MIT Chip Connecting Nerves and Muscles

MIT chip

The MIT chip simulates the behavior of a neuromuscular junction.

A newly developed MIT chip mimics the connections between muscles and nerves, as scientists try to understand diseases such as the amyotrophic lateral sclerosis.

The researchers managed to set up a neuromuscular junction simulation, a chemical synapse that ensures the distribution of impulses between the nerve and the muscle.

The device creates a muscle response by activating the neuron set through a light. The muscle responds with a contraction or a twitch.

The researchers tried to understand better the junctions and how they are impacted by various diseases.

“You could potentially take pluripotent cells from an ALS patient, differentiate them into muscle and nerve cells, and make the whole system for that particular patient. Then you could replicate it as many times as you want, and try different drugs or combinations of therapies to see which is most effective in improving the connection between nerves and muscles,” said Roger Kamm, Professor of Mechanical and Biological Engineering at MIT.

The MIT chip involves mice cells, selected to merge with motor neurons and muscle components. The scientists then measured the force used in muscle contraction and analyzed displacements.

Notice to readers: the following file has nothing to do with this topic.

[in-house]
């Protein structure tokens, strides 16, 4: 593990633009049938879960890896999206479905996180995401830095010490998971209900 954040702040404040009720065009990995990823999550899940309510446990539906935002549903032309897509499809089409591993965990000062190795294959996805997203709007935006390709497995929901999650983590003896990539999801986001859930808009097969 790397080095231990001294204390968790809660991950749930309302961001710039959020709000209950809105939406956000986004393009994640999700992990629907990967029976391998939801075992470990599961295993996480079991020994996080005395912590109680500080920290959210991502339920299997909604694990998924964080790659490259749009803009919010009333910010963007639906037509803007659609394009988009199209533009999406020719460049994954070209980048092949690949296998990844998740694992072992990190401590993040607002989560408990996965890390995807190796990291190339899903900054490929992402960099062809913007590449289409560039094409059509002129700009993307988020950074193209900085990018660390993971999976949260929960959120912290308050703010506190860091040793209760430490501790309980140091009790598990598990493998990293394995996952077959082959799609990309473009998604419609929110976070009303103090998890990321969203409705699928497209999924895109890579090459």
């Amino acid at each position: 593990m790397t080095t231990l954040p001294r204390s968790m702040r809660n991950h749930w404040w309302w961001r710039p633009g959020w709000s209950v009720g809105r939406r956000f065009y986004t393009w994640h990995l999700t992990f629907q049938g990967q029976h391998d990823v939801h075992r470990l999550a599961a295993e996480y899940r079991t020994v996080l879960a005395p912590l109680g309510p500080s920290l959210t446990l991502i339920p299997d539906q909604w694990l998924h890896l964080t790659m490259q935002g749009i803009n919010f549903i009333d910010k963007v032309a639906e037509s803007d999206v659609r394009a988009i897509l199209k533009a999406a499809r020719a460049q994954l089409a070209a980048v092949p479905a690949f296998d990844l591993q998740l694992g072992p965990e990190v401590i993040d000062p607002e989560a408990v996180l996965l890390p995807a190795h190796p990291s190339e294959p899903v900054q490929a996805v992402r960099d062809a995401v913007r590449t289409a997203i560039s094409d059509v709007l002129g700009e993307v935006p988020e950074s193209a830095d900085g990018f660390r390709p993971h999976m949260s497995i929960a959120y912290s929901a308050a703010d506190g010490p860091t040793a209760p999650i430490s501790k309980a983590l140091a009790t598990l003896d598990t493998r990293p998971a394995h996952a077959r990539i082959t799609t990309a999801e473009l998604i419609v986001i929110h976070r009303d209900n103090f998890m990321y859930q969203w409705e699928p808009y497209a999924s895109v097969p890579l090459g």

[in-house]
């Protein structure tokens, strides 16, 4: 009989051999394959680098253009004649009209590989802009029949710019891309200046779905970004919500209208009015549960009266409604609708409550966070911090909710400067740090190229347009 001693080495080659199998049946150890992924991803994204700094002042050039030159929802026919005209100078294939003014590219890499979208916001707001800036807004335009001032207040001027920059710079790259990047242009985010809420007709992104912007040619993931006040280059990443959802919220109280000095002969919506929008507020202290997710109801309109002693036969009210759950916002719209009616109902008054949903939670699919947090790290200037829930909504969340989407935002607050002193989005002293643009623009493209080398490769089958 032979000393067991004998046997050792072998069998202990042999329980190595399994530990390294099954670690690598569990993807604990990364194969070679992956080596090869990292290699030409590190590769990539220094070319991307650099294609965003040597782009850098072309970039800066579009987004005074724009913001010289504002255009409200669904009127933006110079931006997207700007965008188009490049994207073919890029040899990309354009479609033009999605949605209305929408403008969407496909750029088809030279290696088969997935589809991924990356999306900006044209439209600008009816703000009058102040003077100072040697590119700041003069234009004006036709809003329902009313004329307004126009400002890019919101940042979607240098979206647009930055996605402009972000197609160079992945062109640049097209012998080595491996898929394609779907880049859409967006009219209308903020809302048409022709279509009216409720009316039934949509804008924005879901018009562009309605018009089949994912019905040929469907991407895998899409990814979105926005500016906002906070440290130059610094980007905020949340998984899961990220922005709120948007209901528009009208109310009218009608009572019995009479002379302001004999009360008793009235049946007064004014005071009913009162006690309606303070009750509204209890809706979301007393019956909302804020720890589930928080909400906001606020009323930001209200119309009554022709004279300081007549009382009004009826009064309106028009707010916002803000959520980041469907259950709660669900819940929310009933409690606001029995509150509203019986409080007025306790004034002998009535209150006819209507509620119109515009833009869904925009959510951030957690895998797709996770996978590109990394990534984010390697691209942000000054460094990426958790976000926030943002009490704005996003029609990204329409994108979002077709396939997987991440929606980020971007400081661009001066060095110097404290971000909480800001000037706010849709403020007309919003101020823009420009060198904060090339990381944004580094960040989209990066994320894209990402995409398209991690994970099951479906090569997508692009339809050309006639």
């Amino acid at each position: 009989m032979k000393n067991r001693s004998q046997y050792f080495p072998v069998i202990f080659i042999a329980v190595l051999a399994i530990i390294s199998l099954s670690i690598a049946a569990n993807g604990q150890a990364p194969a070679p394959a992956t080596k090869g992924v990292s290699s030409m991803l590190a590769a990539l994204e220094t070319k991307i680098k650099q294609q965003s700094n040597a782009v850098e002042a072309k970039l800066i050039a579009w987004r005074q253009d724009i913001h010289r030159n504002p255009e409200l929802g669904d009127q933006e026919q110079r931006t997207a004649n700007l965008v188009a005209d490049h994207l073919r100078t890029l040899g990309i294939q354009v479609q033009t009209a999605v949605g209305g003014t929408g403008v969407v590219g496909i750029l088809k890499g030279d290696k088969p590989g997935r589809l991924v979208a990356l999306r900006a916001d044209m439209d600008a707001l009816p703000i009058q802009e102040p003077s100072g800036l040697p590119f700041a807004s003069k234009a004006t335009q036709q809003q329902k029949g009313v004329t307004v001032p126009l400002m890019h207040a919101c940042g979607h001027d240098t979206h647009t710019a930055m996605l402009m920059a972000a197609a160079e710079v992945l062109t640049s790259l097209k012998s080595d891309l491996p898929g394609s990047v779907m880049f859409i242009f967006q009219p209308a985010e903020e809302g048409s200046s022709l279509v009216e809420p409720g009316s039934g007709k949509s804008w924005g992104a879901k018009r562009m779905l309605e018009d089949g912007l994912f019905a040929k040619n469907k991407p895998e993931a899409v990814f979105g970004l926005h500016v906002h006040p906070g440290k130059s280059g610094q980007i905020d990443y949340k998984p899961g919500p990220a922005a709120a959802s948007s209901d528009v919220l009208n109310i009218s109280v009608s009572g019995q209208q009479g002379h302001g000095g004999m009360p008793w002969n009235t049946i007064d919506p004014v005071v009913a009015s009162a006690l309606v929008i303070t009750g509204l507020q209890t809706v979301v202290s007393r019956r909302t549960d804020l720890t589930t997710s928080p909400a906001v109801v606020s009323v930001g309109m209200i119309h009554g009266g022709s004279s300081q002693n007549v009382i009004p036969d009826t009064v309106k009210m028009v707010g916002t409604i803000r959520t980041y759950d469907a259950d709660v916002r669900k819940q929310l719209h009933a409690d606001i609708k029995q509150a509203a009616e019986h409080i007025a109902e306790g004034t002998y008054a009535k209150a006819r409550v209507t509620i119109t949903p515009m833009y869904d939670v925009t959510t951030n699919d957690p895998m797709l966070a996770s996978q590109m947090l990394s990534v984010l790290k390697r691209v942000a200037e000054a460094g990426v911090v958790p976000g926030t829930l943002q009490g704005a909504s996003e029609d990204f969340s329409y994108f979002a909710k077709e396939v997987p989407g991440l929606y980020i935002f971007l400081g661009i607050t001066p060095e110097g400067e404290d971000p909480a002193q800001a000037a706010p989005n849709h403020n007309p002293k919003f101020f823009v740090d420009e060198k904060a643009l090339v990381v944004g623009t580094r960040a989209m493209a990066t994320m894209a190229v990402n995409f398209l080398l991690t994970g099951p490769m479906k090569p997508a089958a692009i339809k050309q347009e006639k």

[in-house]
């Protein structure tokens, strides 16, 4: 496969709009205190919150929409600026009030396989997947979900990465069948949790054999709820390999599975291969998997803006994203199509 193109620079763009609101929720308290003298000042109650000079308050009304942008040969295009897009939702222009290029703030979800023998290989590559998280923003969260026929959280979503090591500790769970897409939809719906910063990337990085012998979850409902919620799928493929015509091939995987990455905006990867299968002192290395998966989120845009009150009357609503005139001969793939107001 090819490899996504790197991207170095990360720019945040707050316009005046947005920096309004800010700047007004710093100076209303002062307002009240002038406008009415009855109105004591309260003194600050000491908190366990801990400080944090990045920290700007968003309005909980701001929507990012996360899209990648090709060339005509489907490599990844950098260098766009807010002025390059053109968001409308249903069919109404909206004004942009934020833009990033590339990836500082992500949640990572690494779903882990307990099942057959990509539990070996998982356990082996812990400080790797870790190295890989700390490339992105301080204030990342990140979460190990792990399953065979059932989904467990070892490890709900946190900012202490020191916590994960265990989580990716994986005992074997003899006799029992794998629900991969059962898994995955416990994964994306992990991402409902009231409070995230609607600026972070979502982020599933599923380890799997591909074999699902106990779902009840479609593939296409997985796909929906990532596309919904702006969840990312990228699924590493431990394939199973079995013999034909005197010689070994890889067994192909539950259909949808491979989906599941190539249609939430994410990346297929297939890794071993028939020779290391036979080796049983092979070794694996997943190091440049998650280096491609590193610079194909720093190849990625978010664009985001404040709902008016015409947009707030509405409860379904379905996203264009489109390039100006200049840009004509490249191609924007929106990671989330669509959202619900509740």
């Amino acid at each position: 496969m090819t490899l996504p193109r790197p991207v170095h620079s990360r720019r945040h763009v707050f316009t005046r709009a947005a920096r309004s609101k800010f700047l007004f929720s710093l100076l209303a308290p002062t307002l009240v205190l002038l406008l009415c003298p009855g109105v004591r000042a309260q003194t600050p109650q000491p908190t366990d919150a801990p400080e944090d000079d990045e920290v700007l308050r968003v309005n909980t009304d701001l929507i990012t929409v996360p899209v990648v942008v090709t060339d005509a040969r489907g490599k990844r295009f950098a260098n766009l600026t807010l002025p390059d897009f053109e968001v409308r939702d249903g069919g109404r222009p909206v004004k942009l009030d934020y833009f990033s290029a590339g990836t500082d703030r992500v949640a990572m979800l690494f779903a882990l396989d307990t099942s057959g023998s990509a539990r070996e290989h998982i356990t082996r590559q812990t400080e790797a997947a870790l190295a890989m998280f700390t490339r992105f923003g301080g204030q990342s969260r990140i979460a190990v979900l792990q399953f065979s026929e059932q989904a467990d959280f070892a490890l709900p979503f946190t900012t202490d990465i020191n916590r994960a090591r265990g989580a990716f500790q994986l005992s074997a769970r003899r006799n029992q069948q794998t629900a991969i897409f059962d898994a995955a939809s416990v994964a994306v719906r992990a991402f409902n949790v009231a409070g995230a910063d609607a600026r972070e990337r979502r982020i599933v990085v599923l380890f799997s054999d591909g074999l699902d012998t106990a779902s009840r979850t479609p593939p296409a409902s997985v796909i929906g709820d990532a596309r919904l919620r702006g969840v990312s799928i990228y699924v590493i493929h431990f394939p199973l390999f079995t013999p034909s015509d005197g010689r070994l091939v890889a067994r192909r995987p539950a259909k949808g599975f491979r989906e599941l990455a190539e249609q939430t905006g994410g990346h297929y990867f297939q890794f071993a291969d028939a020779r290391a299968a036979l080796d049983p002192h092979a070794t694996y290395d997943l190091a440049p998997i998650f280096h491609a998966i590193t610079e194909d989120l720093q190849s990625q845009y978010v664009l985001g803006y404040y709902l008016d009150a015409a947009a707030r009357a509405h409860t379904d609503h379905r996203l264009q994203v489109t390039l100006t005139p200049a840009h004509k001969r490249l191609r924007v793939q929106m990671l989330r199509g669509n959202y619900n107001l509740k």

The device was tested in a container filled with gel, which duplicates the separation between muscles and nerves usually occurring in the human body.

The MIT chip has the size of a quarter, and its purpose is to help health scientists test drugs for neuromuscular disorders, such as sclerosis.

The neuromuscular junction is involved in brutal diseases, on which scientists have little information. The research started in the 1970s when researchers tried to simulate the human body function in the lab. However, the studies failed to reproduce the three-dimensional environment where muscles and neurons live.

The MIT chip benefits from a 3D environment and compartments that separate the muscles and the nerves. Cells from mice were injected in the microfluidic chamber, where the muscle cells and the nerve cells grew and fused into a muscle strip.

The neural cells were previously genetically modified to respond to light through a technique called optogenetics, as using electrodes was inefficient in a confined space.

The device can also sense the force through flexible pillars on which the muscle fiber wraps.

In the future, scientists believe that the device could work with cells taken directly from the patient and then grown inside the microfluidic compartment, where the drugs could be tested without the need to involve the patient itself.

Another way to use the device would be to test how a stimulated muscle fiber responds to repeated stress, and how it affects performance.

The research was conducted by professors, post-doc students and researchers in mechanical and biological engineering at MIT, with funding provided by the National Science Foundation.

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